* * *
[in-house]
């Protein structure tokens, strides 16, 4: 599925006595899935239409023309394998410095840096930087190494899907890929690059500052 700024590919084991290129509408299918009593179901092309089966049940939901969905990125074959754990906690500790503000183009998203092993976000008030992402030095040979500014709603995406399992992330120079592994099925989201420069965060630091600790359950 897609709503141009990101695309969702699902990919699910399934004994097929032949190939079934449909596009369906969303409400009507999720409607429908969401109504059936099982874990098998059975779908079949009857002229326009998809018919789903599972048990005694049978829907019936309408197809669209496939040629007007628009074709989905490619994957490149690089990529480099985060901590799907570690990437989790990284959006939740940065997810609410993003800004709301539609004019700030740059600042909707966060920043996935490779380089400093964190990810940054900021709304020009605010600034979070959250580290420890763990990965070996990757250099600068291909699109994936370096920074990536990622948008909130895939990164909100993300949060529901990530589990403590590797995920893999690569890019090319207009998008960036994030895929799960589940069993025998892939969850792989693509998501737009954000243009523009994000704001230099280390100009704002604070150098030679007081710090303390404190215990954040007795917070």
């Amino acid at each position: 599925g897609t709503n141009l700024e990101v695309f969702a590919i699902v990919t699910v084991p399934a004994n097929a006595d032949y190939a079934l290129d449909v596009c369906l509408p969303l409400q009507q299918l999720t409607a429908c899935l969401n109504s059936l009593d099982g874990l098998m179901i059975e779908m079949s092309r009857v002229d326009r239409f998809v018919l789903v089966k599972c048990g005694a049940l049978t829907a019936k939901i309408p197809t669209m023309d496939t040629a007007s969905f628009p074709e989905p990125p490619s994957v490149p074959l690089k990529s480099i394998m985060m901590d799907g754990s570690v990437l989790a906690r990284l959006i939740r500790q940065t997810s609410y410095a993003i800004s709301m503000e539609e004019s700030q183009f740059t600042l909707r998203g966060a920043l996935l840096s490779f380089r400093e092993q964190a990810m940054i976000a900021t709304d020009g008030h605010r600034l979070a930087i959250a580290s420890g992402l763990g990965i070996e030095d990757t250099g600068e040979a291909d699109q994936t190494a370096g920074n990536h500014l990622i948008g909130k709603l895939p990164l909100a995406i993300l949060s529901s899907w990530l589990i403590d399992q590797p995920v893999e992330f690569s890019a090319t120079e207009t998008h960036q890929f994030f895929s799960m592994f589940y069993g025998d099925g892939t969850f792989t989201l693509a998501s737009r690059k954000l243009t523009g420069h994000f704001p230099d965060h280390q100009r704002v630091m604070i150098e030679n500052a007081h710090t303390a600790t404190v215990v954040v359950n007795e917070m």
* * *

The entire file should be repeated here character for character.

[in-house]
């Protein structure tokens, strides 16, 4: 599925006595899935239409023309394998410095840096930087190494899907890929690059500052 700024590919084991290129509408299918009593179901092309089966049940939901969905990125074959754990906690500790503000183009998203092993976000008030992402030095040979500014709603995406399992992330120079592994099925989201420069965060630091600790359950 897609709503141009990101695309969702699902990919699910399934004994097929032949190939079934449909596009369906969303409400009507999720409607429908969401109504059936099982874990098998059975779908079949009857002229326009998809018919789903599972048990005694049978829907019936309408197809669209496939040629007007628009074709989905490619994957490149690089990529480099985060901590799907570690990437989790990284959006939740940065997810609410993003800004709301539609004019700030740059600042909707966060920043996935490779380089400093964190990810940054900021709304020009605010600034979070959250580290420890763990990965070996990757250099600068291909699109994936370096920074990536990622948008909130895939990164909100993300949060529901990530589990403590590797995920893999690569890019090319207009998008960036994030895929799960589940069993025998892939969850792989693509998501737009954000243009523009994000704001230099280390100009704002604070150098030679007081710090303390404190215990954040007795917070």
């Amino acid at each position: 599925g897609t709503n141009l700024e990101v695309f969702a590919i699902v990919t699910v084991p399934a004994n097929a006595d032949y190939a079934l290129d449909v596009c369906l509408p969303l409400q009507q299918l999720t409607a429908c899935l969401n109504s059936l009593d099982g874990l098998m179901i059975e779908m079949s092309r009857v002229d326009r239409f998809v018919l789903v089966k599972c048990g005694a049940l049978t829907a019936k939901i309408p197809t669209m023309d496939t040629a007007s969905f628009p074709e989905p990125p490619s994957v490149p074959l690089k990529s480099i394998m985060m901590d799907g754990s570690v990437l989790a906690r990284l959006i939740r500790q940065t997810s609410y410095a993003i800004s709301m503000e539609e004019s700030q183009f740059t600042l909707r998203g966060a920043l996935l840096s490779f380089r400093e092993q964190a990810m940054i976000a900021t709304d020009g008030h605010r600034l979070a930087i959250a580290s420890g992402l763990g990965i070996e030095d990757t250099g600068e040979a291909d699109q994936t190494a370096g920074n990536h500014l990622i948008g909130k709603l895939p990164l909100a995406i993300l949060s529901s899907w990530l589990i403590d399992q590797p995920v893999e992330f690569s890019a090319t120079e207009t998008h960036q890929f994030f895929s799960m592994f589940y069993g025998d099925g892939t969850f792989t989201l693509a998501s737009r690059k954000l243009t523009g420069h994000f704001p230099d965060h280390q100009r704002v630091m604070i150098e030679n500052a007081h710090t303390a600790t404190v215990v954040v359950n007795e917070m």